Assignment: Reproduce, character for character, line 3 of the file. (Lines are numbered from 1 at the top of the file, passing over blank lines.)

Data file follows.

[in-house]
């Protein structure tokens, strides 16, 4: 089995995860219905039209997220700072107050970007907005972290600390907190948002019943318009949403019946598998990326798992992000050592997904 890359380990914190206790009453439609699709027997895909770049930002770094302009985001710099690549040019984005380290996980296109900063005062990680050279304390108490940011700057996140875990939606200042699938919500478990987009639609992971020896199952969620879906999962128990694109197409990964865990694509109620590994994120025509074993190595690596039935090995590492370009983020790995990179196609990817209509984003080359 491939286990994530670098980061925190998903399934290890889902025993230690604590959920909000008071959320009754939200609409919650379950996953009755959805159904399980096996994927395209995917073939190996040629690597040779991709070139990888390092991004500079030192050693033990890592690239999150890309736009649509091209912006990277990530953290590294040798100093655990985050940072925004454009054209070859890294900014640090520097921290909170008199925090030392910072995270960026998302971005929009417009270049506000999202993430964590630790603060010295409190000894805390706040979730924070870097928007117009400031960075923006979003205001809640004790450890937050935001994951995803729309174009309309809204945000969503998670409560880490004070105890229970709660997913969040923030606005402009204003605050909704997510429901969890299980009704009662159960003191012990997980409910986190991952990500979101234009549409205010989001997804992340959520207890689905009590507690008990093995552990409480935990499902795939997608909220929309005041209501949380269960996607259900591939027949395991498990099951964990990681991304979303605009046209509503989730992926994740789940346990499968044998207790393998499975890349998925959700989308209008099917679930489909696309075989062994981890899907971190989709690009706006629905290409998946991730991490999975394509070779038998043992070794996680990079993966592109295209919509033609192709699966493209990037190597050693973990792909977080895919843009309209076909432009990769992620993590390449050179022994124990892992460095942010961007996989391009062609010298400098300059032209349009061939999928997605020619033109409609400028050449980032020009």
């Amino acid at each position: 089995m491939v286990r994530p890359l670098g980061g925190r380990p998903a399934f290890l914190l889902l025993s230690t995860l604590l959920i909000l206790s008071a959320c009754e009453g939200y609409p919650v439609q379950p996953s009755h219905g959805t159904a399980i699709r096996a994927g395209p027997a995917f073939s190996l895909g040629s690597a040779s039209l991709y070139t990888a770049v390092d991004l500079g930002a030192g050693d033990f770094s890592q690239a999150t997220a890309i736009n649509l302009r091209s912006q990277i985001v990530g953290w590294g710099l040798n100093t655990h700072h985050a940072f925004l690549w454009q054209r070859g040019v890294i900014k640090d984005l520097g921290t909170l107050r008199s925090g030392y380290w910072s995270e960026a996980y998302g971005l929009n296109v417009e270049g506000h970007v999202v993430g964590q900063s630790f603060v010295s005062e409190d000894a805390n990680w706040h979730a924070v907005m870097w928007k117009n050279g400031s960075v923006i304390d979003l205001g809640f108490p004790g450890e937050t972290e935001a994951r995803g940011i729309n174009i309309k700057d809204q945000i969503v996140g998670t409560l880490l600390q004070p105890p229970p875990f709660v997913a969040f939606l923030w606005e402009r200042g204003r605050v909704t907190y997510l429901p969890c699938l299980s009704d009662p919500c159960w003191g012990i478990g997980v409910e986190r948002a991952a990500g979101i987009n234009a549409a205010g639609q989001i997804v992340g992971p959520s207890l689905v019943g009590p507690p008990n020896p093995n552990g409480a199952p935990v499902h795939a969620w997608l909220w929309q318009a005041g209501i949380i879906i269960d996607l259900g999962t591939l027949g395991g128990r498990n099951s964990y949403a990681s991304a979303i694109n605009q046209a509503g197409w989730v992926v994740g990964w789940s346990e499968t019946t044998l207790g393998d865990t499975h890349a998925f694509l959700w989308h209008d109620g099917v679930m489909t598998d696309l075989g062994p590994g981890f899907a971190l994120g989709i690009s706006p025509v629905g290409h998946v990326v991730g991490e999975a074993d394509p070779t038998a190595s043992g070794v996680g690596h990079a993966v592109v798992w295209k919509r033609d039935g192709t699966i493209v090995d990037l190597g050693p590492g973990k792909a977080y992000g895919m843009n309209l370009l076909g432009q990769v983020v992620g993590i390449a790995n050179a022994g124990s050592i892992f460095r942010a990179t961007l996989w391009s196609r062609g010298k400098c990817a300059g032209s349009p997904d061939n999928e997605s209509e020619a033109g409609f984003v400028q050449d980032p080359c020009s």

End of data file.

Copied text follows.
């Amino acid at each position: 089995m491939v286990r994530p890359l670098g980061g925190r380990p998903a399934f290890l914190l889902l025993s230690t995860l604590l959920i909000l206790s008071a959320c009754e009453g939200y609409p919650v439609q379950p996953s009755h219905g959805t159904a399980i699709r096996a994927g395209p027997a995917f073939s190996l895909g040629s690597a040779s039209l991709y070139t990888a770049v390092d991004l500079g930002a030192g050693d033990f770094s890592q690239a999150t997220a890309i736009n649509l302009r091209s912006q990277i985001v990530g953290w590294g710099l040798n100093t655990h700072h985050a940072f925004l690549w454009q054209r070859g040019v890294i900014k640090d984005l520097g921290t909170l107050r008199s925090g030392y380290w910072s995270e960026a996980y998302g971005l929009n296109v417009e270049g506000h970007v999202v993430g964590q900063s630790f603060v010295s005062e409190d000894a805390n990680w706040h979730a924070v907005m870097w928007k117009n050279g400031s960075v923006i304390d979003l205001g809640f108490p004790g450890e937050t972290e935001a994951r995803g940011i729309n174009i309309k700057d809204q945000i969503v996140g998670t409560l880490l600390q004070p105890p229970p875990f709660v997913a969040f939606l923030w606005e402009r200042g204003r605050v909704t907190y997510l429901p969890c699938l299980s009704d009662p919500c159960w003191g012990i478990g997980v409910e986190r948002a991952a990500g979101i987009n234009a549409a205010g639609q989001i997804v992340g992971p959520s207890l689905v019943g009590p507690p008990n020896p093995n552990g409480a199952p935990v499902h795939a969620w997608l909220w929309q318009a005041g209501i949380i879906i269960d996607l259900g999962t591939l027949g395991g128990r498990n099951s964990y949403a990681s991304a979303i694109n605009q046209a509503g197409w989730v992926v994740g990964w789940s346990e499968t019946t044998l207790g393998d865990t499975h890349a998925f694509l959700w989308h209008d109620g099917v679930m489909t598998d696309l075989g062994p590994g981890f899907a971190l994120g989709i690009s706006p025509v629905g290409h998946v990326v991730g991490e999975a074993d394509p070779t038998a190595s043992g070794v996680g690596h990079a993966v592109v798992w295209k919509r033609d039935g192709t699966i493209v090995d990037l190597g050693p590492g973990k792909a977080y992000g895919m843009n309209l370009l076909g432009q990769v983020v992620g993590i390449a790995n050179a022994g124990s050592i892992f460095r942010a990179t961007l996989w391009s196609r062609g010298k400098c990817a300059g032209s349009p997904d061939n999928e997605s209509e020619a033109g409609f984003v400028q050449d980032p080359c020009s």